Summerside bagpiping college gets $2.7M from feds for new performance space
College of Piping and Celtic Performance Arts attracts hundreds of students, thousands of tourists
The College of Piping and Celtic Performance Arts of Canada in Summerside, P.E.I., is getting $2.7 million in funding from the federal government for a new performance space.
The school, the only year-round one of its kind in North America, offers classes in Highland bagpiping, Scottish-style snare drumming, Highland dancing and Island step dancing to more than 250 year-round students and 200 summer students, as well as workshop participants.
$2.7 million from federal government <a href="https://twitter.com/hashtag/PEI?src=hash">#PEI</a> <a href="https://t.co/px4zYUui3s">pic.twitter.com/px4zYUui3s</a>—@BrianHigginsCBC
Established in 1989, the school says it is also a key tourist attraction in Summerside, attracting more than 18,000 people to performances each summer.
Principal James MacHattie said it was a new era for the college. The new facility "will enable us to fulfil our purpose with greater possibilities than ever before," he said in a statement.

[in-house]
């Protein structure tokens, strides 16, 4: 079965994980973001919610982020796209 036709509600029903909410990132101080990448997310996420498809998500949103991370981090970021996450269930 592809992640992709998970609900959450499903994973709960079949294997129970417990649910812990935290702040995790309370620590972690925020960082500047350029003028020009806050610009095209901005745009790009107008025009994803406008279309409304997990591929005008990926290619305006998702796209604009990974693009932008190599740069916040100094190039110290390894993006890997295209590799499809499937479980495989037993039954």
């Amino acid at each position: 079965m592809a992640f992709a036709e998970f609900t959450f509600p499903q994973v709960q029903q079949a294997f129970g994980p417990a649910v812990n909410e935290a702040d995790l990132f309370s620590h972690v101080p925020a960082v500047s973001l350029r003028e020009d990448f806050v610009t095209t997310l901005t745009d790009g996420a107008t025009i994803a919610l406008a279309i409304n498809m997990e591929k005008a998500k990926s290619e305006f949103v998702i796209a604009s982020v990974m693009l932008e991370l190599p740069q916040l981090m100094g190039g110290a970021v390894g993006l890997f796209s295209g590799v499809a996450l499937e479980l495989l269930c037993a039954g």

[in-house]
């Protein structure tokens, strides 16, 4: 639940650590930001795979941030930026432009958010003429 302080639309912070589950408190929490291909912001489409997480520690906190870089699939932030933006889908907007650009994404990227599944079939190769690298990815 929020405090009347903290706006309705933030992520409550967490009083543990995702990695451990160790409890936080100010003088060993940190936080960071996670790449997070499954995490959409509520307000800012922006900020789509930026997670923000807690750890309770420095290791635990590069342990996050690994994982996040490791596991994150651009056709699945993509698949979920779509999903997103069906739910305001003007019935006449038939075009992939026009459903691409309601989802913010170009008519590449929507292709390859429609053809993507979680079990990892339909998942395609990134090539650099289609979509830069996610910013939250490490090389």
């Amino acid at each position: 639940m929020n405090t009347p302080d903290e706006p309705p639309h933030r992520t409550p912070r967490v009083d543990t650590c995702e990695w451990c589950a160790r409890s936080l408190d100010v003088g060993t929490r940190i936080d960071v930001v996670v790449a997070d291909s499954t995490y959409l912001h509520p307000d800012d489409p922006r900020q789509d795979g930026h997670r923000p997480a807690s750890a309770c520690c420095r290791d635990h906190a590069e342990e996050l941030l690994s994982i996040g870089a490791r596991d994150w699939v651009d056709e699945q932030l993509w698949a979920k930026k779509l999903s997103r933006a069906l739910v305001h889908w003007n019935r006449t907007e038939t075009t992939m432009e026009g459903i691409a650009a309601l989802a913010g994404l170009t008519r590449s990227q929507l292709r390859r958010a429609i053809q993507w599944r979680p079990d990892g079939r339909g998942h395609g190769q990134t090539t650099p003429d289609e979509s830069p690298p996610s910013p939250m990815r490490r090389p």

Promoting pride in Celtic heritage
Egmont MP Bobby Morrissey announced the money on Friday morning for the year-round, multi-purpose performance space.
Morrissey said in a statement that the school has, for 26 years, been "teaching young people not just how to perform, but also to take pride in the Celtic heritage that is an important part of Atlantic Canada's cultural landscape."
New performance space for College of Piping <a href="https://twitter.com/hashtag/PEI?src=hash">#PEI</a> <a href="https://t.co/EU5g0QSf32">pic.twitter.com/EU5g0QSf32</a>—@BrianHigginsCBC
Canadian Heritage is contributing $1.5 million through its Canada Cultural Spaces Fund, while the Atlantic Canada Opportunities Agency (ACOA) is contributing $1.2 million through its Innovative Communities Fund.
The performance space will include retractable theatre seating and be designed for "the unique acoustic requirements" of drums and bagpipes, ACOA said in a news release.
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With files from Brian Higgins